“One Size Fits All” Funerals?
Most people don’t know what their loved ones want when they die, most people don’t ever have that conversation. Although my parents were both terminally ill and we had ten years to plan their funerals, I didn’t step into a funeral home until after they had already passed. At that time I was so mentally and emotionally exhausted I would have been willing to pay any price to show the world that my parents were loved. If they had wanted to be buried in pure gold coffins lined with silk I would have found a way to finance it.
My experiences within the funeral industry have taught me that there is no such thing as “one size fits all” when it comes to funeral services. It is important to discuss your wishes with loved ones; my parents’ courage in telling me that they did not want a traditional service is something I am grateful for. I have the satisfaction of knowing that their wishes were respected, and that has made the grieving process much easier. End-of-life ceremonies should reflect the life of the person being commemorated. For some, this means a traditional funeral and a wake; for my parents, who were both very private individuals, it meant no service or visitation, just for me to carry their ashes home in my arms.
A lot of people don’t realize how astronomical funeral services are, although my parents received only the most fundamental services I still spent the entire maximum Canada Pension Plan Death Benefit. The benefit maxes out at $2500, depending on how much and for how long the deceased has paid into the CPP, which is enough to cover paperwork and cremation, but not enough for services. I used to think that all Canadians were eligible for this benefit and was shocked to see that it only goes to those who have paid a significant amount into the CPP. What happens to the people who work many part-time jobs and don’t make significant CPP contributions? Or to those who die when they are young? Does the family have to incur the cost themselves?
When I explained to the funeral director that my parents did not want services because they felt that the associated costs were exorbitant the director offered me a payment plan. I didn’t need a payment plan; I needed for the services to be more affordable. The bulk of the money I spent, $695, was on meeting thefuneral director just to sign the necessary documents. It cost $250 for the transfer of the bodies across the city from the hospital to the funeral home, and another $100 to transfer the bodies to the crematorium. I was charged $100 to prepare and shelter the remains, and also had to pay $275 for a reinforced cardboard container for them to be cremated in.
My parents were able to say their goodbyes while they were still living, many are not so lucky. End-of Life ceremonies are costly, but are often necessary to the grieving process, yet they do not have to be occasions of sadness. When my family was trying to decide what sorts of funeral arrangements to make, many people talked to us about celebrations of life and alternative funerals. One particularly hilarious conversation I had with my mother before she passed had to do with deciding who should be invited if she did have a funeral:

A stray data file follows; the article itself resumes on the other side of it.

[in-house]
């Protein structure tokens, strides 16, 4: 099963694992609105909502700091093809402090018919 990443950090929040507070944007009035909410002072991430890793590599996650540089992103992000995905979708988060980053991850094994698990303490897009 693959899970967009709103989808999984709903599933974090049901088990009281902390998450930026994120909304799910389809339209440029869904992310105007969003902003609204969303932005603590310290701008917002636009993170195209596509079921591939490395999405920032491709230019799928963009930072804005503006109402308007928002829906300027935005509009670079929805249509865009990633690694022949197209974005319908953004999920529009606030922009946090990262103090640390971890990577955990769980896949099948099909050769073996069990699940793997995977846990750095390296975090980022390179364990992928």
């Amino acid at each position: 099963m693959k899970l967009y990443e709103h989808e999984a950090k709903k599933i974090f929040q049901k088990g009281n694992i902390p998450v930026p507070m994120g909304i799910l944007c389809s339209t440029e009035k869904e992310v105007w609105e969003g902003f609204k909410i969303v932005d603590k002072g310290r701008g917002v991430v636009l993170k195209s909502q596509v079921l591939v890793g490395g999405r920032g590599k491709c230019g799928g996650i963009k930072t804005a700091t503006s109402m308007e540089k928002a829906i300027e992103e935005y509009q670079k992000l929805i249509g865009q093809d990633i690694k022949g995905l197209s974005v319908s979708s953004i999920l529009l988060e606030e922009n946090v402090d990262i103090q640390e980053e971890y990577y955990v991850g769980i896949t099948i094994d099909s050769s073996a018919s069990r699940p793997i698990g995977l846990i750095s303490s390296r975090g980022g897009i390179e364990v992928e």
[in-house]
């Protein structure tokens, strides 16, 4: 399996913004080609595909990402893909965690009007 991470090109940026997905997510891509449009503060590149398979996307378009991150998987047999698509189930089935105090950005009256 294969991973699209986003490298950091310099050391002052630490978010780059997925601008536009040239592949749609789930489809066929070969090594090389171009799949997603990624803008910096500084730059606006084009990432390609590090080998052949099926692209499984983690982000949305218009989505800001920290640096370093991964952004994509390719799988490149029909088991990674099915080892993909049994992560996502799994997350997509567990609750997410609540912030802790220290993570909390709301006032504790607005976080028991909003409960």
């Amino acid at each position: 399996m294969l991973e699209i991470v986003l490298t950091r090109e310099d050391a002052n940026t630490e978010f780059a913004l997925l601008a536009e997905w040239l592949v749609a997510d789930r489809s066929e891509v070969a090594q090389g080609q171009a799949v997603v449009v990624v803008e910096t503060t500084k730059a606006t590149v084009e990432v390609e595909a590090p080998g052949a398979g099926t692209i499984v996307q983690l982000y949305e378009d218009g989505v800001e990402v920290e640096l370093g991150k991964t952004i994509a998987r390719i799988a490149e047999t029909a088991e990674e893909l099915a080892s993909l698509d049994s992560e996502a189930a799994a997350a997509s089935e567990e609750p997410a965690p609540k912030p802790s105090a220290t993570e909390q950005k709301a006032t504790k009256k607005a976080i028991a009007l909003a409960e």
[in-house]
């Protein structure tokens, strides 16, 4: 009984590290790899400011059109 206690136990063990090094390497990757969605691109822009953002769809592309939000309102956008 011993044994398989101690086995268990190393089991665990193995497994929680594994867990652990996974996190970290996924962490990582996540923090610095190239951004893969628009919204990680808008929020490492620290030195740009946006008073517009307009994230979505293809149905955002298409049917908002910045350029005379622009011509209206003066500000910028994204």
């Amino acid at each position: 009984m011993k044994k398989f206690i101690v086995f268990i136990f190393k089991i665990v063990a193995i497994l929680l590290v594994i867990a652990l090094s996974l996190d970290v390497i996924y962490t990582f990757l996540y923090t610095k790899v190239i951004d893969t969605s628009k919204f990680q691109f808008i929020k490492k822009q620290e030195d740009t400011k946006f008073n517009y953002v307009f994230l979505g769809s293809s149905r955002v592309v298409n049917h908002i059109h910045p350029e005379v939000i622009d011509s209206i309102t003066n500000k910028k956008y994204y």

“I think we should make a guest list,” she said. “You girls will be there obviously. Colleen, Shar, Peggy. I don’t know about Phil. My brother Terry definitely not…”
“A guest list?” I asked. “Should I hire a bouncer too?” We laughed, both fans of black humour.
There are many options when it comes to end-of-life celebrations and what you choose really should reflect your wishes or the wishes of your dearly departed.I look at it as the last party I’ll ever throw; as such I intend to provide cocktails for my guests. A recent radio broadcast of the Morning Edition looked at the trend of people are turning away from typical rituals of death and trying to incorporate more personal expression into the ceremony.
If you or someone you love is confused about what service best reflects their beliefs regarding end-of-life rituals, a good place to start is The Simple Alternative, a counter to the conventional funeral home, offers some real suggestions for people whom are considering alternatives to the traditional place of worship or graveside service. They recommend the following locations for non-conventional services:
- A favourite golf club
- A Legion hall
- A theatre
- A Visitation Centre
- Virtually any building that has the facilities to accommodate a service, with or without a reception, as long as the owners are amenable
The journey of death is as individual and personal as the one of life; each person grieves in their own way. It is my hope that choosing the proper service for your loved one will help you to go forward with as much peace as possible. There are many helpful articles that can help if you or someone you know is having difficulty coping after a loss. Please comment on your experiences within the funeral industry, or if you have been to an alternative funeral and wish to tell us about it.